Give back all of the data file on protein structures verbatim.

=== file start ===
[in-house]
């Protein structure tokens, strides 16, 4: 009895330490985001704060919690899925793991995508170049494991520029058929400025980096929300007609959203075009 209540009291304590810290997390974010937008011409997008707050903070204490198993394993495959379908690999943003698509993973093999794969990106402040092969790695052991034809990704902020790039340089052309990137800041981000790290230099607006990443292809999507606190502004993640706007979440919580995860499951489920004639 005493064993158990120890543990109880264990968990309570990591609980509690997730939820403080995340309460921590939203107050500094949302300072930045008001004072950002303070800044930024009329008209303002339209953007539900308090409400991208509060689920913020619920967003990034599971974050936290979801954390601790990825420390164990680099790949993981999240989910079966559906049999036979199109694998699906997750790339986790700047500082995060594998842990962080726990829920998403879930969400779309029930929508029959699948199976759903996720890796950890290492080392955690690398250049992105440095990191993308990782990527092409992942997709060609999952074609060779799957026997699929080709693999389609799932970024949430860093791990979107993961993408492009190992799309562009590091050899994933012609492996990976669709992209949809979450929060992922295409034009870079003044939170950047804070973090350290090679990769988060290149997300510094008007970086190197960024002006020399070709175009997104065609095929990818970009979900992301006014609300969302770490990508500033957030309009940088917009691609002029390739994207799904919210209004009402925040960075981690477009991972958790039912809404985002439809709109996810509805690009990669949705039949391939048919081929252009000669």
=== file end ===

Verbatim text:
[in-house]
């Protein structure tokens, strides 16, 4: 009895330490985001704060919690899925793991995508170049494991520029058929400025980096929300007609959203075009 209540009291304590810290997390974010937008011409997008707050903070204490198993394993495959379908690999943003698509993973093999794969990106402040092969790695052991034809990704902020790039340089052309990137800041981000790290230099607006990443292809999507606190502004993640706007979440919580995860499951489920004639 005493064993158990120890543990109880264990968990309570990591609980509690997730939820403080995340309460921590939203107050500094949302300072930045008001004072950002303070800044930024009329008209303002339209953007539900308090409400991208509060689920913020619920967003990034599971974050936290979801954390601790990825420390164990680099790949993981999240989910079966559906049999036979199109694998699906997750790339986790700047500082995060594998842990962080726990829920998403879930969400779309029930929508029959699948199976759903996720890796950890290492080392955690690398250049992105440095990191993308990782990527092409992942997709060609999952074609060779799957026997699929080709693999389609799932970024949430860093791990979107993961993408492009190992799309562009590091050899994933012609492996990976669709992209949809979450929060992922295409034009870079003044939170950047804070973090350290090679990769988060290149997300510094008007970086190197960024002006020399070709175009997104065609095929990818970009979900992301006014609300969302770490990508500033957030309009940088917009691609002029390739994207799904919210209004009402925040960075981690477009991972958790039912809404985002439809709109996810509805690009990669949705039949391939048919081929252009000669």